All SW and FW systems and pumps which are not in use should be washed with fresh water, drained and left open to the atmosphere when a dehumidifier is in use. (Otherwise they should be left full of suitably treated clean water.)

A routine system of regularly turning the shafting to prevent brinnelling of bearings should be instigated for ships in long-term lay-up. At the time of the lay-up the stern tube oil should be replaced with a fresh charge and the condition of the oil should be monitored regularly.

For periods of up to three months, a wet method can be used for laying-up boilers. This involves filling with boiler feed water and venting the boiler drum through the air vents, until the boiler is completely full. A slight hydraulic pressure may be maintained to preclude the ingress of any air into the boiler. The quality of the fill water should be checked regularly. For lay-ups over three months, boilers should be drained and stored with the drums and header doors open to ensure maximum air circulation. The fuel oil system should be drained and filled with gas or diesel oil.

Any pumps, for which power is not available, should be turned weekly by hand. Dehumidifiers should be suitably equipped with vent trunking to forcibly ventilate heat exchangers, condensers and steam piping, after the removal of appropriate inspections covers, crank doors, non-return valves, etc.

If the vessel is to be laid-up for more than one year, then it should be anticipated that the vessel may subsequently be towed to a dry dock on reactivation, depending on hull marine growth. In this event, it will be prudent to prepare and have ready some means of locking the vessel’s main shafting before laying-up. (This will ensure that the vessel meets standard towing requirements on departure for the dry dock). If the vessel to be self-propelled out of the lay-up location to dry dock, it is advisable to clean the propeller, rudder and other apertures (sea-chests, inlets, etc.). There is a particular concern in the case of yachts and certain types of smaller vessels which have exposed stainless steel shafting. These steels suffer greatly from accelerated pitting from crevice corrosion when shafting is not in use and flow of water over the exposed material is negligible. Areas prone to corrosion are tail shaft seals, exposed propeller/tailshaft tapers and water-lubricated bearings. Oil lubricated shafting may be prone to corrosion in way of the bearings due to water held in suspension in the stern tube oils. If possible, propulsion shafting should be regularly operated using the main engines when a vessel is in a shorter lay- up.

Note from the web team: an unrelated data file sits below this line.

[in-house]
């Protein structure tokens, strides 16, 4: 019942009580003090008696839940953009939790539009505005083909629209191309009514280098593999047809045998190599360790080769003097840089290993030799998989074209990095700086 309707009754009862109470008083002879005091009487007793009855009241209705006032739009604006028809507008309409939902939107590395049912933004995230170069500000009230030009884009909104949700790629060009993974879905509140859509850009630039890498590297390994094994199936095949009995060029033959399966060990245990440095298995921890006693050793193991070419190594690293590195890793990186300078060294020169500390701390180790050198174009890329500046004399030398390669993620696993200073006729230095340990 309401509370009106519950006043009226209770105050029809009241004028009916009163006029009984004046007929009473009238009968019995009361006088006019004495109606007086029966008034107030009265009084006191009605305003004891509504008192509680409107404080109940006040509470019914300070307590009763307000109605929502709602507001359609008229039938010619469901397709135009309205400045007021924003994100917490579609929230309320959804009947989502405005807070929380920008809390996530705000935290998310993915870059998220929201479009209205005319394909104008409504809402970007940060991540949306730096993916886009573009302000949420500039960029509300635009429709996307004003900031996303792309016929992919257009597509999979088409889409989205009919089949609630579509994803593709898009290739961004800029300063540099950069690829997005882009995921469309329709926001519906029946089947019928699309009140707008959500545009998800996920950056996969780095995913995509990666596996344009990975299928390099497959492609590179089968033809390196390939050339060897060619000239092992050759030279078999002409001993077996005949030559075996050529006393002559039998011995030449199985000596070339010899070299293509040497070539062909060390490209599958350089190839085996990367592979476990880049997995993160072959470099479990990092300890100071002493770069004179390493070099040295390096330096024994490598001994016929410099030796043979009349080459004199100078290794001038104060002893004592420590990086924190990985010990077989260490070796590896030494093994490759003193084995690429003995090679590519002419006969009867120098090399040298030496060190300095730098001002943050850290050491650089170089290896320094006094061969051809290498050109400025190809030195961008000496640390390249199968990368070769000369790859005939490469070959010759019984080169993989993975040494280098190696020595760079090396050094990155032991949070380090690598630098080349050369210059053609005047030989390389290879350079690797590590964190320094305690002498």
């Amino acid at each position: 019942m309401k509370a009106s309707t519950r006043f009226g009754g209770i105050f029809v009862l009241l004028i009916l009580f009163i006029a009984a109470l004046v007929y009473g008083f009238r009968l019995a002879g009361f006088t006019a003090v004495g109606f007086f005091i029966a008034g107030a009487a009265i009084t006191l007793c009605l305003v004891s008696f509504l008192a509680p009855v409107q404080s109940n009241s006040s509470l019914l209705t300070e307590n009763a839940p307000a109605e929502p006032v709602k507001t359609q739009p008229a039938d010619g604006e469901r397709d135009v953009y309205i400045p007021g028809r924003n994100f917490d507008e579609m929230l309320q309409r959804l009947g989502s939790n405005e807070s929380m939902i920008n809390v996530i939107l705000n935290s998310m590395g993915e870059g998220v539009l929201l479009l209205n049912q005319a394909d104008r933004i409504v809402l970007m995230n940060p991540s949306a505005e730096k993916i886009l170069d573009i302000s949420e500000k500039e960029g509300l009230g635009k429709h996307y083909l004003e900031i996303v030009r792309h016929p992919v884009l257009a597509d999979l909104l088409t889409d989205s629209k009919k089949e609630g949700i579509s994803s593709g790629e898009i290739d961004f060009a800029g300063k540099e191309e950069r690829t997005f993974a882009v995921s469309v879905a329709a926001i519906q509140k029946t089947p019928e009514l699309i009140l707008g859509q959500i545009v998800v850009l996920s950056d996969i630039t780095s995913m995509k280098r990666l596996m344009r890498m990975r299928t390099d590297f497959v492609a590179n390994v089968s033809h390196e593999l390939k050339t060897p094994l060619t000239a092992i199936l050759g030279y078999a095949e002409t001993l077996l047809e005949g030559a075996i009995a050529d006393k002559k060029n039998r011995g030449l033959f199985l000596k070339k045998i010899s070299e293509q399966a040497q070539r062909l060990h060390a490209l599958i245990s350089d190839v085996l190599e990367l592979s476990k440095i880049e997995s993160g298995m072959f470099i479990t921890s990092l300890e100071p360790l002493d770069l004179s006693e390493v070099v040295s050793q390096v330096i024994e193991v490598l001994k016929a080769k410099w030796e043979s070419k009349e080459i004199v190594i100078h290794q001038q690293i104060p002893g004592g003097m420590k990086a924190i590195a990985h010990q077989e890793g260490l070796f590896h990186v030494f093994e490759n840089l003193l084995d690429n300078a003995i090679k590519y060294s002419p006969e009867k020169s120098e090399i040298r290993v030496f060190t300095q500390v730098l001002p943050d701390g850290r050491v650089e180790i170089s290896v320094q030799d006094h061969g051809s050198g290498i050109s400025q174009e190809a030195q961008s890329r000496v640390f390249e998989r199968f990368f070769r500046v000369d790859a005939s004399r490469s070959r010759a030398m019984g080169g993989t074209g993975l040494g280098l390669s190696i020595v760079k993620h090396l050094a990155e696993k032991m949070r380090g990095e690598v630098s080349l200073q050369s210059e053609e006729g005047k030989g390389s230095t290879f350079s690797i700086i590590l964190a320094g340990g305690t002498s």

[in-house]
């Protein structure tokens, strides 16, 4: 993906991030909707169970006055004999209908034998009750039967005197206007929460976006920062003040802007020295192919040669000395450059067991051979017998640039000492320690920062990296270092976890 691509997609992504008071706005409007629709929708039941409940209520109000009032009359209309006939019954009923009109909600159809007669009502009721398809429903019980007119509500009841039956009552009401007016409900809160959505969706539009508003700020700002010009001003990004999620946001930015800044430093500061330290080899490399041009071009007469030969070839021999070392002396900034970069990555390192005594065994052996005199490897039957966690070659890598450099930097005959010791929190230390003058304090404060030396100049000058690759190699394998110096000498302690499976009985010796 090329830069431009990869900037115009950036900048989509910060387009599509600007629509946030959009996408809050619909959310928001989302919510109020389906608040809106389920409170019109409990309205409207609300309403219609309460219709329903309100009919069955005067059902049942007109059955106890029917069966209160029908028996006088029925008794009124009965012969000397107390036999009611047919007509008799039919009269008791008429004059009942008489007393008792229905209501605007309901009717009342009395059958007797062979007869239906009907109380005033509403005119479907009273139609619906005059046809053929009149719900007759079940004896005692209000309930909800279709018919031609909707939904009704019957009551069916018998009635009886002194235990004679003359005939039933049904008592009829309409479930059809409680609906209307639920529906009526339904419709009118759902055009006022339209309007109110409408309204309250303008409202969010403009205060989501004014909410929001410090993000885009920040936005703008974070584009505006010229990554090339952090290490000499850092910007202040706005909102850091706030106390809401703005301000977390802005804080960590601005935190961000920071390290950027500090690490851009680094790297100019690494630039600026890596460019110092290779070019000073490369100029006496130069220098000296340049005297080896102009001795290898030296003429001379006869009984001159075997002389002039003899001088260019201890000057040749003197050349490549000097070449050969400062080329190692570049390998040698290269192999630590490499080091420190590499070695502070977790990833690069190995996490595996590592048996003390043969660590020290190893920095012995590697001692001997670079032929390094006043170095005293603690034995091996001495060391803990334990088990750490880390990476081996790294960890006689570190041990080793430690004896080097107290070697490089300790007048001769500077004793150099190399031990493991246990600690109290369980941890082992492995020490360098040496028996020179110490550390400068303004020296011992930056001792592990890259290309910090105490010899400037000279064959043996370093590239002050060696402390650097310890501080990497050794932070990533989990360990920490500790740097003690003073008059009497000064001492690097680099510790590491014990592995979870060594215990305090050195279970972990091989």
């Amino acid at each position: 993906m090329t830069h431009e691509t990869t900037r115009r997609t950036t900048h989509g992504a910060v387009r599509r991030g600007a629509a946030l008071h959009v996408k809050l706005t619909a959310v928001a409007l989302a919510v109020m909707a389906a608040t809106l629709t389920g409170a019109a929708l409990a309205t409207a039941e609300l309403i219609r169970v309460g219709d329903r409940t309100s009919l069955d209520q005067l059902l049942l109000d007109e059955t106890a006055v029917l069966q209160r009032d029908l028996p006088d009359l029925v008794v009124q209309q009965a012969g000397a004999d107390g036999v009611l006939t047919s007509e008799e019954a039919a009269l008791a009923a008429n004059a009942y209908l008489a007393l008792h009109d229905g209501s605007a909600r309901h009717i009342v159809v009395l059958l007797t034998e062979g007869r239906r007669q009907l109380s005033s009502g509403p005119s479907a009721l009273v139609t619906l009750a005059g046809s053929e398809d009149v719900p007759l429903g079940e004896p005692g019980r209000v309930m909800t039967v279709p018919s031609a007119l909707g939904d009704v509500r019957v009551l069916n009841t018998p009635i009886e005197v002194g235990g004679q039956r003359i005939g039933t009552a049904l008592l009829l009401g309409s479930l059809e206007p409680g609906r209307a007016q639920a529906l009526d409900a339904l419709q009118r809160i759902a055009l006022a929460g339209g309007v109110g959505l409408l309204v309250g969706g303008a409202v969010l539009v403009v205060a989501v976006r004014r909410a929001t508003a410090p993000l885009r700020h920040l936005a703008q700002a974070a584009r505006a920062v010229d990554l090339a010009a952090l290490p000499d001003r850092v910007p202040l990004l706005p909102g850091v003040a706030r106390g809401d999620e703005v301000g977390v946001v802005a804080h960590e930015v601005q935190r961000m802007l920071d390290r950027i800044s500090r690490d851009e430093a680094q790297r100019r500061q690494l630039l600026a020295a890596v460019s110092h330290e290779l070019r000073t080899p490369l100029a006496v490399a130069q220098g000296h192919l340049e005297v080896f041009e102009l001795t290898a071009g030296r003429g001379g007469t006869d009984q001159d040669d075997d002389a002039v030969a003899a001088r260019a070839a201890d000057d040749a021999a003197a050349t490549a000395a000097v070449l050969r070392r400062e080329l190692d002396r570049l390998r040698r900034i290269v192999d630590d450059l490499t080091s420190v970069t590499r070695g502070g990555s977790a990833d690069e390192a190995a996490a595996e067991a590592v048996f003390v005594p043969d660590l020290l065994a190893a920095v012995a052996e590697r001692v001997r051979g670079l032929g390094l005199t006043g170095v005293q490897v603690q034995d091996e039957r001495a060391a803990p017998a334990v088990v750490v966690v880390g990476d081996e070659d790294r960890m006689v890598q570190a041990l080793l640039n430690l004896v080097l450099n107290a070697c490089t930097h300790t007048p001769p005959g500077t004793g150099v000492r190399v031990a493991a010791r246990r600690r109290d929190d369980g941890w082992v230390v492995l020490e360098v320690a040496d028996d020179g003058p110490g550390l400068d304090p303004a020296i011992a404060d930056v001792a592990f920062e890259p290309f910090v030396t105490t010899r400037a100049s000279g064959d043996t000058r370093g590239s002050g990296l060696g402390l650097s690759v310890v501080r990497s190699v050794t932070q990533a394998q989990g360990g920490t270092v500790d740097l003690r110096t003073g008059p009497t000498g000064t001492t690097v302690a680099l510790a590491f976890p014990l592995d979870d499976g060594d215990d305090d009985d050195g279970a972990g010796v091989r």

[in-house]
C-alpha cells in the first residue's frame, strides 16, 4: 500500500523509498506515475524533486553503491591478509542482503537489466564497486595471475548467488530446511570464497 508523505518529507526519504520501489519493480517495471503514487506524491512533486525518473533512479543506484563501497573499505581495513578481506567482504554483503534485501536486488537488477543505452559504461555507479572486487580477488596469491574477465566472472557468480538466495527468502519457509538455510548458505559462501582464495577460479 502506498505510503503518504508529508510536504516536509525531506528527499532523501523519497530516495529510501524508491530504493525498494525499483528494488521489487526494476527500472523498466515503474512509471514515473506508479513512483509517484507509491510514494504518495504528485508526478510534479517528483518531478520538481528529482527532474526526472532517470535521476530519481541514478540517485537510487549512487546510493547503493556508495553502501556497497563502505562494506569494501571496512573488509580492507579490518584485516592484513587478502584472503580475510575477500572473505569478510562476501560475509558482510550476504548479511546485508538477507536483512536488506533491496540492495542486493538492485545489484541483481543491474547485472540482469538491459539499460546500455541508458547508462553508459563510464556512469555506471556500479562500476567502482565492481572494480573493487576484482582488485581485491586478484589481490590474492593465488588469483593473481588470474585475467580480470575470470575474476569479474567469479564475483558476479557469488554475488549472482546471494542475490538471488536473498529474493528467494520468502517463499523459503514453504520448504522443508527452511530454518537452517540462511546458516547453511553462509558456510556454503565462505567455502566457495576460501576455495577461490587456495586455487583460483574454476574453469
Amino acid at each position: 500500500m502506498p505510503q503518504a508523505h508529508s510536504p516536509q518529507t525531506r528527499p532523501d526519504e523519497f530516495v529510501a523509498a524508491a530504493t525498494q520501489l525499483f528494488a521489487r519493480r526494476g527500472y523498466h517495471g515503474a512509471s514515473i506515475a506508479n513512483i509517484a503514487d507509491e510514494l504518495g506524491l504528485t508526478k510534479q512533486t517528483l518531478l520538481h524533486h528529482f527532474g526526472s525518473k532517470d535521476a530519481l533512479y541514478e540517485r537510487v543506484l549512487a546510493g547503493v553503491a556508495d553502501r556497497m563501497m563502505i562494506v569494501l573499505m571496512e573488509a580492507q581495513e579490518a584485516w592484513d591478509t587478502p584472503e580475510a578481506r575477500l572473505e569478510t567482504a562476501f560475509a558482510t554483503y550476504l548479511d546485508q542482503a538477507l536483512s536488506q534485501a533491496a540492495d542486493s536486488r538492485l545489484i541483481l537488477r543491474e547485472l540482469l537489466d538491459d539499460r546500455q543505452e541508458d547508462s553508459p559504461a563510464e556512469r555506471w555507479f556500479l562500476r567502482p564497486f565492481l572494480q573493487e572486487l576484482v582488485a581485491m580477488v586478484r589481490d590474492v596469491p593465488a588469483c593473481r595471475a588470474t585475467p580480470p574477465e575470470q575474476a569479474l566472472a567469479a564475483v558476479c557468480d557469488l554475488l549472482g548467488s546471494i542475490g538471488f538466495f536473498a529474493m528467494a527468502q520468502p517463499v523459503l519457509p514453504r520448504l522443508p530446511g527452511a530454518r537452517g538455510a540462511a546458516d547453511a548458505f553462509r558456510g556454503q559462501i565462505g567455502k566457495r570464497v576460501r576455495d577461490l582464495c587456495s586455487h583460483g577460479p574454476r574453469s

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11.10 Electrical, electronic and software systems

d. all radio and navigational equipment, and

11.10.1 Electronic and software systems

e. all engine, boiler and wheelhouse control consoles.

Of particular concern when laying-up modern ships is the large amount of computer processing equipment on board. It is very important that the following preventative measures are taken:

It is concluded that an inventory of these systems will be prepared by the shipowner before lay-up, as each vessel will have different requirements.

• Equipment containing printed circuit boards should be kept dry and free of moisture, and excessive temperatures should be avoided. The electric supply systems in modern ships consist of electrotechnical components, equipment and systems which could be susceptible to deterioration if the environmental conditions are inappropriate. These systems may require specialist protection and specialist testing during reactivation. • Software back-ups should be made available for reactivation should computers fail to boot up or restart on their own. This may take the form of keeping all programs and databases (for planned maintenance, etc.) duplicated ashore. 11.10.2 Electrical equipment and machinery Heating or dehumidification techniques should be employed to prevent condensation within electrotechnical systems where degradation could occur if the environmental conditions are inappropriate. These systems include: a. main and emergency generators and switchboards b. all motors and starters associated with propulsion machinery, pumping duties, steering gear, cargo handling, deck machinery and domestic services c. converters, harmonic filters and transformers

Where required, anti-condensation heaters should be provided for those systems that are located outside any of the heated or dehumidified areas.

All circuits supplied from the main and emergency switchboards and section boards should be isolated in turn and the insulation resistance (IR) between cores and earth should be measured and recorded from each circuit on a regular basis. All circuits of the inventoried systems are to have the IR recorded at the time of lay-up. Ideally, electrical circuit breakers should be left in the open position. 11.10.3 High-voltage installations